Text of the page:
Wednesday, October 21, 2009


I've been trying to live for the moment these past few weeks. I get too bummed out when I think too much of the future, even the very immediate future. Like, ah man, I have to work out today, and then I have to shower. What a giant downer. Therefore, you can see how the less immediate future could possibly put me over the edge. A long, exhausting life ahead. Attempting IVF, paying for said IVF, having IVF not work. Deciding whether or not to accept our family is one of four, with one represented by a string of plastic beads in family photos. Even thinking of eventually moving, which I would like to do one day, just exhausts me. And leaving Charlotte's pink bedroom will be hard.
There are plenty of good things, both immediate and future. I love the fall, and I love the holidays. I love Ella and love this stage she is in, cheering over every wave and grin and attempt to stand. I am so excited to watch Ella grow. Buying a pair of darling shoes that won't fit her for two years makes me a little weepy. And Ella's first trip to Disneyland this winter.
And so, for now, I am trying to make lots of little good happy memories, for me and for my family. Repeated visits to the pumpkin patch, multiple dress up occasions, lots of pictures. It's the easiest way to keep myself from purchasing a leopard print Snuggie and never leaving my couch again, simply exhausted over having to wash my hair.
For the record, I am still doing well wading my way through grief. It's bittersweet, but there is sweetness, for me anyway. I love talking about Charlotte, I love laughing over her pictures, I love seeing the cat curled up on her bed in the sun. But I want to be clear about something that has become very clear to me. My grief is easy and light, comparatively. I was given a baby who we were told would never even recognize us. We were told she would--and these words will echo in a dark part of my mind forever--"stare at the ceiling until she dies." And she was so much more than we anticipated. In hard moments, listening to her scream and cry during multiple IV attempts, seeing her so weak she could barely open her eyes, I would bury my head in my arms and sob and Zar would gently remind me "This is so much better than what we signed up for." Which was true. I can rejoice that the hard parts of Charlotte's life have fallen away, leaving only her joy and happiness and delight. And her 'tude.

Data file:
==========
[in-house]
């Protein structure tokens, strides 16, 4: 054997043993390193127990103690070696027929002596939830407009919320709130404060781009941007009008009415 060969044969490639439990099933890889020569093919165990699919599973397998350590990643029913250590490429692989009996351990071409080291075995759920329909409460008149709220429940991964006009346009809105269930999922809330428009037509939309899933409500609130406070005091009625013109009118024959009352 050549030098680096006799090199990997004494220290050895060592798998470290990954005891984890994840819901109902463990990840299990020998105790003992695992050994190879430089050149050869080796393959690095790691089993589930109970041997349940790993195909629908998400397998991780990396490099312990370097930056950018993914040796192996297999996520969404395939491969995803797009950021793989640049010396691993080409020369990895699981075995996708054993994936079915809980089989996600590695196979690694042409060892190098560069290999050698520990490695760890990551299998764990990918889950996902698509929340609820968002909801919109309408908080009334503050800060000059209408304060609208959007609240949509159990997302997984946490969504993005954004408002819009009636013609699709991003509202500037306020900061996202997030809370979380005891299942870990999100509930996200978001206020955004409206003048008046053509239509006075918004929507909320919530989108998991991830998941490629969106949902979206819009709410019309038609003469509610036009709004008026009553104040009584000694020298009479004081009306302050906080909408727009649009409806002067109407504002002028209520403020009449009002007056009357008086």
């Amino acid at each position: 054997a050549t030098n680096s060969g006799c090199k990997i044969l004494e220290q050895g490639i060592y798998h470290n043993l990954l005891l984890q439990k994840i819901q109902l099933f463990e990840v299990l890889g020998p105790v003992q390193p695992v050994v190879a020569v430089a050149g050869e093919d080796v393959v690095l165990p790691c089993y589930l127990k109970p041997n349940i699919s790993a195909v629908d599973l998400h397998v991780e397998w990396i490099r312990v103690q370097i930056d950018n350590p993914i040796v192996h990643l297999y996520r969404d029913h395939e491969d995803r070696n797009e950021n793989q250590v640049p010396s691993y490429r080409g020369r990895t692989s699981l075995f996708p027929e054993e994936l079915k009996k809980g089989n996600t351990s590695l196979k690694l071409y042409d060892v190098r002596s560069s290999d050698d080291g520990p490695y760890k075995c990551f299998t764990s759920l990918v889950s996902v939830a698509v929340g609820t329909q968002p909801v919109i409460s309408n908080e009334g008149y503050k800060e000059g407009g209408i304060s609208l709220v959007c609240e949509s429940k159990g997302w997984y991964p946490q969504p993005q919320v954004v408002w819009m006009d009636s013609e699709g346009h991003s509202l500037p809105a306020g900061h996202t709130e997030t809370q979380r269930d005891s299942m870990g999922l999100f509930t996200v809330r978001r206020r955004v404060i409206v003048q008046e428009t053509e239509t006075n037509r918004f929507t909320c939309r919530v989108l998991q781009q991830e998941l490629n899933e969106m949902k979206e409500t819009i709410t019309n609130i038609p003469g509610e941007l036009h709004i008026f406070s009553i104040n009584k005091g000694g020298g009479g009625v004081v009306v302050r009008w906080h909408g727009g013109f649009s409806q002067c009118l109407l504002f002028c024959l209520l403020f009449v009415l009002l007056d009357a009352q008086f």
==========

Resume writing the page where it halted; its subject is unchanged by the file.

We knew she would leave us, we knew we had done all we could, we knew we had made her life as happy and healthy as it could have been. And so my grieving is mostly just missing, with no regret, or fear, or guilt. Just sweet remembrance.
But here is what I want to be clear about. I would not be this way, if, heaven forbid, I lost Ella.
Reading the stories of others who have lost their children fill me with dread. I would not have peace. I would not have faith. I would not have my sanity. And that is why, even though I have lost a child, a sweet and beautiful and perfect child, that I can still praise God. I can still work out and wash my hair. (some days) I can still live this life. So don't be overly proud of me. This is a cozy, leopard print Snuggie kind of grief.

9 comments:

Kelly said...